Monday, January 10, 2011

Baseball Digest Birthdays: Willie McCovey | Baseball Digest

Baseball Digest Birthdays: Willie McCovey | Baseball Digest

Willie Lee McCovey is one of the best ball players that many people don’t know much about. That’s what happens when your a soft spoken southern (Mobile, AL) gentleman playing on a team of stars, including fellow Hall of Fame members Willie Mays, Orlando Cepeda, and Juan Marichal.

For instance, did you realize that McCovey spent a good deal of his early days in San Francisco playing the outfield due to Cepeda and others occupying 1st base? He wouldn’t become a full time 1st baseman until 1965, but played there for the remainder of his career (with a 9 game stint as a DH thrown in there for the Oakland A’s in 1976).

McCovey came on the scene with a fury in 1959, winning the Rookie of the Year award despite playing in only 52 games. But a .354 average, 13 HR, and 38 RBI earned him all 24 first place votes for the award.

He would have his struggles too though, getting sent down to the minors the very next year when he went from hero to zero at age 22 and was met with boos on a regular basis by the Giants fan base. He was demoted in mid-July and hit just .238 for the season, matching his rookie home run total despite 88 more plate appearances.

McCovey’s prodigious slugging was not to be denied. The man known as “Stretch” had a run from 1963-1970 in which he averaged 36 home runs, 99 RBI, and 82 walks. The final three years of that period was McCovey at his best.

His 36 HR, 105 RBI, .923 OPS season in 1968 was topped by an MVP campaign in 1969, the first year of divisional play. The Giants were in first place with eight games left in the season, but finished 3-5 to fall three games behind Atlanta. It should be noted that the Giants were in that position due to the amazing offensive display McCovey put on all year.

“Stretch” smacked 45 home runs and drove in 121 runs despite leading the lead with 121 walks (45 of which were intentional) in 1969. Throw in a .320 batting average and a .656 slugging percentage and you can understand why McCovey beat out Tom Seaver (25 wins, 2.21 ERA) by 22 points to capture the NL MVP award. For an encore in 1970, McCovey matched his ’69 RBI total, posted a 1.056 OPS, and hit “just” 39 home runs while walking 137 times.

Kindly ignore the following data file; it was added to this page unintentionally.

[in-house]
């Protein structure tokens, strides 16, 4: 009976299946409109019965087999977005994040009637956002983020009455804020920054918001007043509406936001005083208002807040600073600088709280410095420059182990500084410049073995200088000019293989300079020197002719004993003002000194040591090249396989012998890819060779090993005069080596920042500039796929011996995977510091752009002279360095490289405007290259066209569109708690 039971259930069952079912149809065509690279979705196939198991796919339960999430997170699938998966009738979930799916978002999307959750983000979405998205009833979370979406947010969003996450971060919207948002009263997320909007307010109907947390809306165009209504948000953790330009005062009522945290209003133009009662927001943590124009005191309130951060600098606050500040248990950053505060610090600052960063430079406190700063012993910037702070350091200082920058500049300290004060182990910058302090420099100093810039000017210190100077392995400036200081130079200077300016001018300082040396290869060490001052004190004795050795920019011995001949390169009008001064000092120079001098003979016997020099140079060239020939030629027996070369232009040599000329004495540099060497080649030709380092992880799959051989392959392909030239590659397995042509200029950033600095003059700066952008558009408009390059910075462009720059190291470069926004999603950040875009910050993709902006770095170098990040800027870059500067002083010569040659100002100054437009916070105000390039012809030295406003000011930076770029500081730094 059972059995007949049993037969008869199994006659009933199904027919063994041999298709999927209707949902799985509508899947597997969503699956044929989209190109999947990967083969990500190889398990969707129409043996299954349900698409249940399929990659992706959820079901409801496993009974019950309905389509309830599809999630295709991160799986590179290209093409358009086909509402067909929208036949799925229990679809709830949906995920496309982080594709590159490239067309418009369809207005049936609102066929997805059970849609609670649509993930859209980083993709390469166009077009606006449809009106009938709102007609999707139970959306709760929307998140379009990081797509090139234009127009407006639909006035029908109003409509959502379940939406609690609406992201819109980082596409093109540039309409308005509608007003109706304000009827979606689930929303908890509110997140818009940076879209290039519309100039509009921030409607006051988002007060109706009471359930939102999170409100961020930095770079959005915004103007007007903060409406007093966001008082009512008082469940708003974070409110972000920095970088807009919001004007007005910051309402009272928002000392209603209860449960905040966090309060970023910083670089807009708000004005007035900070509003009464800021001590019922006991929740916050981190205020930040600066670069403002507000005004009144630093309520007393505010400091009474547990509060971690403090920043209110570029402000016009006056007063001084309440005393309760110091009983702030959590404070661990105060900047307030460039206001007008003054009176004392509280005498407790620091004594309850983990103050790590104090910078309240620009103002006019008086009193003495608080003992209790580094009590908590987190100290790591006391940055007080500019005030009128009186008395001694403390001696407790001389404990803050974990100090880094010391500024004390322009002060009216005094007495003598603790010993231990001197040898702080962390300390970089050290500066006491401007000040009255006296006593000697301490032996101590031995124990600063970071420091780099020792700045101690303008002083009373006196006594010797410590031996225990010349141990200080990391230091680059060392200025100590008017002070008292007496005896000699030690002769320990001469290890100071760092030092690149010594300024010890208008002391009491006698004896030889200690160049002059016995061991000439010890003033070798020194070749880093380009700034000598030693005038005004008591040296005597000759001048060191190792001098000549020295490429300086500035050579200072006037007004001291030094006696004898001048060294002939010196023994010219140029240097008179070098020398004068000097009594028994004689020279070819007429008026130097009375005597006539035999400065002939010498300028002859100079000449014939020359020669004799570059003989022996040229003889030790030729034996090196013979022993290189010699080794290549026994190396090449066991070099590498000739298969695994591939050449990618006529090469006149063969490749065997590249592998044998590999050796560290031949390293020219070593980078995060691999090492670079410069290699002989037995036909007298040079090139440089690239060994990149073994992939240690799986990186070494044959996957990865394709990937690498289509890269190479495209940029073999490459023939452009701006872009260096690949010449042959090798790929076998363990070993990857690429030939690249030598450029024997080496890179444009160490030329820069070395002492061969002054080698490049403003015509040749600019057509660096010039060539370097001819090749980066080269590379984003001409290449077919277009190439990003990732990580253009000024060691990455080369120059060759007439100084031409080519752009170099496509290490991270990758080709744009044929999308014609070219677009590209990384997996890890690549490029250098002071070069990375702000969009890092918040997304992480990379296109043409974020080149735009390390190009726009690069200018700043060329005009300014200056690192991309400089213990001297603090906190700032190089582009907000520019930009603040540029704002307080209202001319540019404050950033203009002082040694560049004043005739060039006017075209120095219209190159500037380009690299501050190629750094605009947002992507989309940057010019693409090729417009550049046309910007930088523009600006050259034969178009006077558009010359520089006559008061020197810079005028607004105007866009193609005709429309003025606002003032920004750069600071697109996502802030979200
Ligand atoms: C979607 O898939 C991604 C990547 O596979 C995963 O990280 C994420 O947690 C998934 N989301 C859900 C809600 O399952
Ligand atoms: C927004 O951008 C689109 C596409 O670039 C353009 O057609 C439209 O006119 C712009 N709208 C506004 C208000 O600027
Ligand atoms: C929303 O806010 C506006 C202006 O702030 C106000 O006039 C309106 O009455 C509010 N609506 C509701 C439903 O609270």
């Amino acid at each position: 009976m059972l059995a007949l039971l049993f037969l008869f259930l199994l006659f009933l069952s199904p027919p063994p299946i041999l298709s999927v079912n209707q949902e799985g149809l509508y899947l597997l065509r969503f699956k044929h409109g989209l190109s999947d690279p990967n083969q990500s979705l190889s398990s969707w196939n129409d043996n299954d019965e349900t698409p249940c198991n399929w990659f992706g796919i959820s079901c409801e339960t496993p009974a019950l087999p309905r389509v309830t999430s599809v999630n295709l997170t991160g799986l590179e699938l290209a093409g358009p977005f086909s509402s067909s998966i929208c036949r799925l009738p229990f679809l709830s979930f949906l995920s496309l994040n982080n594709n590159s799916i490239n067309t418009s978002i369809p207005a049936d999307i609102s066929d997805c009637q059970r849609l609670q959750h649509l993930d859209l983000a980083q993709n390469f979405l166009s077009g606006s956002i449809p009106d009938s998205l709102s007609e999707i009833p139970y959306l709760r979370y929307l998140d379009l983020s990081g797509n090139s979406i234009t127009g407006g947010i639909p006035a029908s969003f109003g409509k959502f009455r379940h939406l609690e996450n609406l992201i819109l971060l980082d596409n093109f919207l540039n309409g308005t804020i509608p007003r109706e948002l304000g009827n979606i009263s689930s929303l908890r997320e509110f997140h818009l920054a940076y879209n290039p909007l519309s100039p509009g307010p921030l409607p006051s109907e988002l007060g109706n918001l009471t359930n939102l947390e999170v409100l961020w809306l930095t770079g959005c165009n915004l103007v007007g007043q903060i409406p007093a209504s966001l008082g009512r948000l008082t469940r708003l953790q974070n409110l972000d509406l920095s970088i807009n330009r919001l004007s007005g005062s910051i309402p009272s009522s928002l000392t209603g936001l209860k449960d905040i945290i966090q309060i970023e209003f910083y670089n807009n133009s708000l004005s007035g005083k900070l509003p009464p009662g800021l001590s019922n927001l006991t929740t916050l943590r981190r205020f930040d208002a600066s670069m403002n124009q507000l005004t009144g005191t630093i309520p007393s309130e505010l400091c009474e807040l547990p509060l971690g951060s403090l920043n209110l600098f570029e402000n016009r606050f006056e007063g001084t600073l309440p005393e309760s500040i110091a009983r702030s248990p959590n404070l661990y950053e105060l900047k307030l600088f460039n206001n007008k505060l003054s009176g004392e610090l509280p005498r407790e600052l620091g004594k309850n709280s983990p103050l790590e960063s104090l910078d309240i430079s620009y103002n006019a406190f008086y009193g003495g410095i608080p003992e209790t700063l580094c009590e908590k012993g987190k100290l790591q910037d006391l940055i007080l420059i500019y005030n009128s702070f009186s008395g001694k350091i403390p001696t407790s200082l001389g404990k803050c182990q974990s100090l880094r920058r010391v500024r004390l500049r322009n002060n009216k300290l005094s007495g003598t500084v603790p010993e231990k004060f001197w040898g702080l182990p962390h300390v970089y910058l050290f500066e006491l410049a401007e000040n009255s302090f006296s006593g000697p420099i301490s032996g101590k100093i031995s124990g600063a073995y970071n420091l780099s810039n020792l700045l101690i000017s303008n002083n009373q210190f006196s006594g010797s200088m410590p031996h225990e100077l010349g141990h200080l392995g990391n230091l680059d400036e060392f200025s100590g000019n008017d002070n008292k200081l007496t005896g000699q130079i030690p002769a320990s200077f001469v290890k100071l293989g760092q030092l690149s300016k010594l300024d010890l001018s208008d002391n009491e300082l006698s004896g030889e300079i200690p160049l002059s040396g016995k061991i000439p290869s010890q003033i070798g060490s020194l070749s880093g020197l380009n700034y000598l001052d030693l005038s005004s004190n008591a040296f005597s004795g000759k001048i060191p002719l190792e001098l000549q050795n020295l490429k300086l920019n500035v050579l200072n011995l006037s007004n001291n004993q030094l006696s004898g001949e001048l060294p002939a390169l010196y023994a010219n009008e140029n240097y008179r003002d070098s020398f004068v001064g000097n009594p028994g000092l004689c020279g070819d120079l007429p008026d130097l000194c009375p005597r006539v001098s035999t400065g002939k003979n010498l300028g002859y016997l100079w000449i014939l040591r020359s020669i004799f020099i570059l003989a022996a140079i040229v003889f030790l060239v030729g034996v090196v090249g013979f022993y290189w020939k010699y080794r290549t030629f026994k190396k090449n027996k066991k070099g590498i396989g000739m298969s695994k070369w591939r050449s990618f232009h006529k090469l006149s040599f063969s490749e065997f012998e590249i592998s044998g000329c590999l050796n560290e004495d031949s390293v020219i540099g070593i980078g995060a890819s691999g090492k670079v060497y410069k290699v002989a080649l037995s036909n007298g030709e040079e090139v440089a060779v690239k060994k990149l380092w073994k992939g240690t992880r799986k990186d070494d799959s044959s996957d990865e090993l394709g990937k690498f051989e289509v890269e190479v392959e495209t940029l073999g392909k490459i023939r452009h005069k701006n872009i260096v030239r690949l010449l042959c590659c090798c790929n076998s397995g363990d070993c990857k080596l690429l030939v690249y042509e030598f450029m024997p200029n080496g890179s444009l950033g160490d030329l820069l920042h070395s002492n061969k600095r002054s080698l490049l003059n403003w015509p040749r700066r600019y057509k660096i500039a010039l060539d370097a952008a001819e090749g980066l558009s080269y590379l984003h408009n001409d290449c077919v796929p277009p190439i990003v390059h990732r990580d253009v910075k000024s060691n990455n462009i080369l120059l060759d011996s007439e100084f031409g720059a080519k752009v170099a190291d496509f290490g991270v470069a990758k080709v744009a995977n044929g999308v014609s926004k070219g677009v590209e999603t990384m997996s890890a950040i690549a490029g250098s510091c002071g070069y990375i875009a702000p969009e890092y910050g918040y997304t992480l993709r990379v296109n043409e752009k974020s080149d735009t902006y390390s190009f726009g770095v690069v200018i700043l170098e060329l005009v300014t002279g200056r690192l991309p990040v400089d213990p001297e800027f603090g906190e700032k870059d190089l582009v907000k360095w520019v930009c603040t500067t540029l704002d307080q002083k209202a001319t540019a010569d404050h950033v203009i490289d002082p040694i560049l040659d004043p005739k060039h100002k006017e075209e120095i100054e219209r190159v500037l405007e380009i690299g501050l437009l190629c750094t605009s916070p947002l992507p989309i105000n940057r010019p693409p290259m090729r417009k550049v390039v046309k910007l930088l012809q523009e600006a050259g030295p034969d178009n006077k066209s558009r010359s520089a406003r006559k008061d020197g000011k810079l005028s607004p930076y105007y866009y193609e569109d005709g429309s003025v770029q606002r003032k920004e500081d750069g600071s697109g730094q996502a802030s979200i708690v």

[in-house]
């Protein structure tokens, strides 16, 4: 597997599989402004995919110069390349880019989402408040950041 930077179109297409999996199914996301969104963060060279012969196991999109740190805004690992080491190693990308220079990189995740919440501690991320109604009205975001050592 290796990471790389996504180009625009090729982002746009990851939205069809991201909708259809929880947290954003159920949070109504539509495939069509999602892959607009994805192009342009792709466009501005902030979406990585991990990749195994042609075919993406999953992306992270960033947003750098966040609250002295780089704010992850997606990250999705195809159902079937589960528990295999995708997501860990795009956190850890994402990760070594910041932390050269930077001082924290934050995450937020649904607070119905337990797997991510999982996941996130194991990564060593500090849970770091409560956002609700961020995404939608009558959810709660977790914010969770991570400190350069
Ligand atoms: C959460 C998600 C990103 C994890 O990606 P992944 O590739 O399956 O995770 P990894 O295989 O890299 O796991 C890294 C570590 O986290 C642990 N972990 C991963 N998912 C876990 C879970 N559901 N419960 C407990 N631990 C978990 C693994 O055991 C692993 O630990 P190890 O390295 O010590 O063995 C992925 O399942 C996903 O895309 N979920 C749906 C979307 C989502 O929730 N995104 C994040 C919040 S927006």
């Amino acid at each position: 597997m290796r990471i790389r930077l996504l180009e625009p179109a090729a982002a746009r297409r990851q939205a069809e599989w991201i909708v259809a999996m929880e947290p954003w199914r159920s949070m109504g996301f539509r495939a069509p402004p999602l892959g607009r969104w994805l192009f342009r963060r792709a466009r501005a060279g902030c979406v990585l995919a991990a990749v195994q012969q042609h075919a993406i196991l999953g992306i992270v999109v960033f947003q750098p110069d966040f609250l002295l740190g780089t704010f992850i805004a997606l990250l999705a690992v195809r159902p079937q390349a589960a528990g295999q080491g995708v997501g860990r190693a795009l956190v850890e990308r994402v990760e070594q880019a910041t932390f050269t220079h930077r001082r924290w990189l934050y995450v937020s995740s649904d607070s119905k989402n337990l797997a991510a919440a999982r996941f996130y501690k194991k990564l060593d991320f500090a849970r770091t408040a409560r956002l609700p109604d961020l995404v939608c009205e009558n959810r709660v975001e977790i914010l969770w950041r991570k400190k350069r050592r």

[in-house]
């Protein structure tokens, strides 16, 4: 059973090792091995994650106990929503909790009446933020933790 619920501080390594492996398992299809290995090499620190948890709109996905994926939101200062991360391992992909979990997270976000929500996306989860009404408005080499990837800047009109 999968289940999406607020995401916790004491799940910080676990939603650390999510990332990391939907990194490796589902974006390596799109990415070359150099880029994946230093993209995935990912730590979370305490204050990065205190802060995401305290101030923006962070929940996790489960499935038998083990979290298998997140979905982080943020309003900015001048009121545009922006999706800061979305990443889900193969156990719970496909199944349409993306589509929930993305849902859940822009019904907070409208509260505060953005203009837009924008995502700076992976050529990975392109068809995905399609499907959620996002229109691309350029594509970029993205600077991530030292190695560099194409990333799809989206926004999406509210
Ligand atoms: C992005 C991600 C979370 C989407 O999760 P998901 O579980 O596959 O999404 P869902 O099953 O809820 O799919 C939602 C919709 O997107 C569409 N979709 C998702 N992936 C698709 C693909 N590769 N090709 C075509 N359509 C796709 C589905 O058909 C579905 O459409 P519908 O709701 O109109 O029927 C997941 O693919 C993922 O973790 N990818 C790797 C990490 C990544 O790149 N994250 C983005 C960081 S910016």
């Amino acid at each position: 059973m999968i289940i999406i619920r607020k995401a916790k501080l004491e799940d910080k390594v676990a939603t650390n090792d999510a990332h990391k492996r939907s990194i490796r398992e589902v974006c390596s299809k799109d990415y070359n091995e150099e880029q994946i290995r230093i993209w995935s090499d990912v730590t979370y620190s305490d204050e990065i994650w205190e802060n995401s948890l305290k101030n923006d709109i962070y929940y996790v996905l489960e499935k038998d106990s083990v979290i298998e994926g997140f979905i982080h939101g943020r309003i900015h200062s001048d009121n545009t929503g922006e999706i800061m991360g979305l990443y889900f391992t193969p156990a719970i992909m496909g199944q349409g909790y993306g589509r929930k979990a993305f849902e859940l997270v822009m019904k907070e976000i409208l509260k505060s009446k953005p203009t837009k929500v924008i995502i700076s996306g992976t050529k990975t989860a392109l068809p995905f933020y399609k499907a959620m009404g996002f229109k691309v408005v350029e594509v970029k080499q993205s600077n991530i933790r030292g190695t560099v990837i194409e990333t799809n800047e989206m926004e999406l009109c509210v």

In 1970 the NY Post’s Milton Gross wrote “Why McCovey Won the MVP Award” by basically carrying the team on his back. Check it out here.

The Giants would reach the World Series just once (1962) in McCovey’s tenure, but he provided one of the most famous highlights in post-season play. The series was tied at three games apiece against the Yankees with the finale in Candlestick Park. The Giants trailed 1-0 in the 9th inning and were down to their final out. With two men aboard, Yankees starter Ralph Terry elected to face McCovey rather than walk him and pitch to Cepeda. McCovey nearly made him pay, hitting one of the hardest balls you will ever see…right at 2nd baseman Bobby Richardson for the final out of the series. It was doubly heartbreaking for McCovey because he would reach the post-season just one other time in his illustrious career, losing in the NLCS to the Pirates in 1971.

The big man was dealt to the San Diego Padres after the ’73 season as the Giants looked to get younger. He would spend the next two plus seasons with the lowly Pads before spending the final month of the 1976 season with the Oakland Athletics. McCovey was welcomed back into the Giants fold as a 39-yr old free agent a year later and spent the last four seasons of his career calling Candlestick Park his home once again. McCovey’s final home run in the major leagues tied him with Ted Williams for, at the time, 10th place on the all-time list with 521. He was inducted into the Hall of Fame in 1986 in his second year of eligibility (Lou Brock and Hoyt Wilhelm took the majority of the votes the prior year).

His knees are in bad shape and he often uses crutches, but McCovey can still be seen semi-regularly at the Giants’ Pac Bell Park watching long home runs hit into the area of San Francisco Bay dubbed “McCovey Cove” in honor of the now 73-yr old slugger.

Happy Birthday Willie McCovey.

Also celebrating a birthday today:

Ervin Santana is 28. The right-hander has won 76 games in his six big league seasons with the Angels. The Dominican native loves even numbers years, winning 16 games twice and 17 last season. He was an All-Star in 2008 and finished sixth in the AL CY Young voting that season.

Adam Kennedy turns 35. The veteran of 12 seasons is a free agent still seeking employment for 2011. Originally a draft choice of the St. Louis Cardinals, he was dealt to the Anaheim Angels prior to the 2000 season in a deal that brought Jim Edmonds to Missouri. He finished sixth in the AL Rookie of the Year voting that season when he drove in 72 runs and stole 22 bases in 30 attempts. Kennedy was a key to the Angels lone World Series championship in 2002, hitting a combined .409 with four home runs and eight RBI in the division and championship series. After seven seasons with the Halos, Kennedy was a utility man back in St. Louis for a couple of years before spending a year each with Oakland and Washington.

Also born on this day- Hall of Fame member Harry Wright (1835-1895), who was a player/manager for the Boston Red Stockings (National Association) and Boston Red Caps (NL) from 1871-1877. A rookie at age 36, he retired and became a full time manager in 1878. He would manage for 25 years and was inducted in the Hall as a Pioneer/Executive in 1953.

No comments:

Post a Comment